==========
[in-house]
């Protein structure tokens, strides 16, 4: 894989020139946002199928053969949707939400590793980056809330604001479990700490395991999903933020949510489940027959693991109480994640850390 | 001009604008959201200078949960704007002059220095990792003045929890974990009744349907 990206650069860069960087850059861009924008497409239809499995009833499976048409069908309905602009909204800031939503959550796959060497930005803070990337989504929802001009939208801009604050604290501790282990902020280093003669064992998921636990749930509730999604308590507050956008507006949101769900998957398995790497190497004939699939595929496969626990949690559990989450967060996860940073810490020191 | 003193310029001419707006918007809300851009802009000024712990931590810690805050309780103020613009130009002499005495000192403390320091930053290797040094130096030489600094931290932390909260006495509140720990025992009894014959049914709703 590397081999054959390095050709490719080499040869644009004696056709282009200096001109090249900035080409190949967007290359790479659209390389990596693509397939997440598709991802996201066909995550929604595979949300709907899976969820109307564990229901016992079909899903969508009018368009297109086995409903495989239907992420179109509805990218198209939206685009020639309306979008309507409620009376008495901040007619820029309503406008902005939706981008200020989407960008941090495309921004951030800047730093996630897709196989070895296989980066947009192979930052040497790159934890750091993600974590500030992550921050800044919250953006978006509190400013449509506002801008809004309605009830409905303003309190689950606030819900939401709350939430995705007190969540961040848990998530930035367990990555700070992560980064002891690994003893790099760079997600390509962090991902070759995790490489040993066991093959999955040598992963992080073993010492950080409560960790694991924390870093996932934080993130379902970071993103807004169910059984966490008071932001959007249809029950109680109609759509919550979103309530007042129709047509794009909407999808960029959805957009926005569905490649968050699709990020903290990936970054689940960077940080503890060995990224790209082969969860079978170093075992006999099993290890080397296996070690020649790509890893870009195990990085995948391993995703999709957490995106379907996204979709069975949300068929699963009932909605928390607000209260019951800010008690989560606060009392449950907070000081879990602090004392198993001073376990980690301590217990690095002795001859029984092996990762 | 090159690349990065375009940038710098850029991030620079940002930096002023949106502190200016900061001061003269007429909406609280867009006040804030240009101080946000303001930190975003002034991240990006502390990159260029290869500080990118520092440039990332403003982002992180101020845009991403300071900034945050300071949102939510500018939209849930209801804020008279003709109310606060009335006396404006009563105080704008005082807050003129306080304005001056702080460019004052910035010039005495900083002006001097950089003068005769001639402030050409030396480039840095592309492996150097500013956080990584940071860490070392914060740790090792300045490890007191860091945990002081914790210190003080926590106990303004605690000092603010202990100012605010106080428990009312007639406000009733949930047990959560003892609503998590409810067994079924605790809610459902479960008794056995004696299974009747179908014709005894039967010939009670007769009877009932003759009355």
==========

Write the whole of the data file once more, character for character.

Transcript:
[in-house]
């Protein structure tokens, strides 16, 4: 894989020139946002199928053969949707939400590793980056809330604001479990700490395991999903933020949510489940027959693991109480994640850390 | 001009604008959201200078949960704007002059220095990792003045929890974990009744349907 990206650069860069960087850059861009924008497409239809499995009833499976048409069908309905602009909204800031939503959550796959060497930005803070990337989504929802001009939208801009604050604290501790282990902020280093003669064992998921636990749930509730999604308590507050956008507006949101769900998957398995790497190497004939699939595929496969626990949690559990989450967060996860940073810490020191 | 003193310029001419707006918007809300851009802009000024712990931590810690805050309780103020613009130009002499005495000192403390320091930053290797040094130096030489600094931290932390909260006495509140720990025992009894014959049914709703 590397081999054959390095050709490719080499040869644009004696056709282009200096001109090249900035080409190949967007290359790479659209390389990596693509397939997440598709991802996201066909995550929604595979949300709907899976969820109307564990229901016992079909899903969508009018368009297109086995409903495989239907992420179109509805990218198209939206685009020639309306979008309507409620009376008495901040007619820029309503406008902005939706981008200020989407960008941090495309921004951030800047730093996630897709196989070895296989980066947009192979930052040497790159934890750091993600974590500030992550921050800044919250953006978006509190400013449509506002801008809004309605009830409905303003309190689950606030819900939401709350939430995705007190969540961040848990998530930035367990990555700070992560980064002891690994003893790099760079997600390509962090991902070759995790490489040993066991093959999955040598992963992080073993010492950080409560960790694991924390870093996932934080993130379902970071993103807004169910059984966490008071932001959007249809029950109680109609759509919550979103309530007042129709047509794009909407999808960029959805957009926005569905490649968050699709990020903290990936970054689940960077940080503890060995990224790209082969969860079978170093075992006999099993290890080397296996070690020649790509890893870009195990990085995948391993995703999709957490995106379907996204979709069975949300068929699963009932909605928390607000209260019951800010008690989560606060009392449950907070000081879990602090004392198993001073376990980690301590217990690095002795001859029984092996990762 | 090159690349990065375009940038710098850029991030620079940002930096002023949106502190200016900061001061003269007429909406609280867009006040804030240009101080946000303001930190975003002034991240990006502390990159260029290869500080990118520092440039990332403003982002992180101020845009991403300071900034945050300071949102939510500018939209849930209801804020008279003709109310606060009335006396404006009563105080704008005082807050003129306080304005001056702080460019004052910035010039005495900083002006001097950089003068005769001639402030050409030396480039840095592309492996150097500013956080990584940071860490070392914060740790090792300045490890007191860091945990002081914790210190003080926590106990303004605690000092603010202990100012605010106080428990009312007639406000009733949930047990959560003892609503998590409810067994079924605790809610459902479960008794056995004696299974009747179908014709005894039967010939009670007769009877009932003759009355």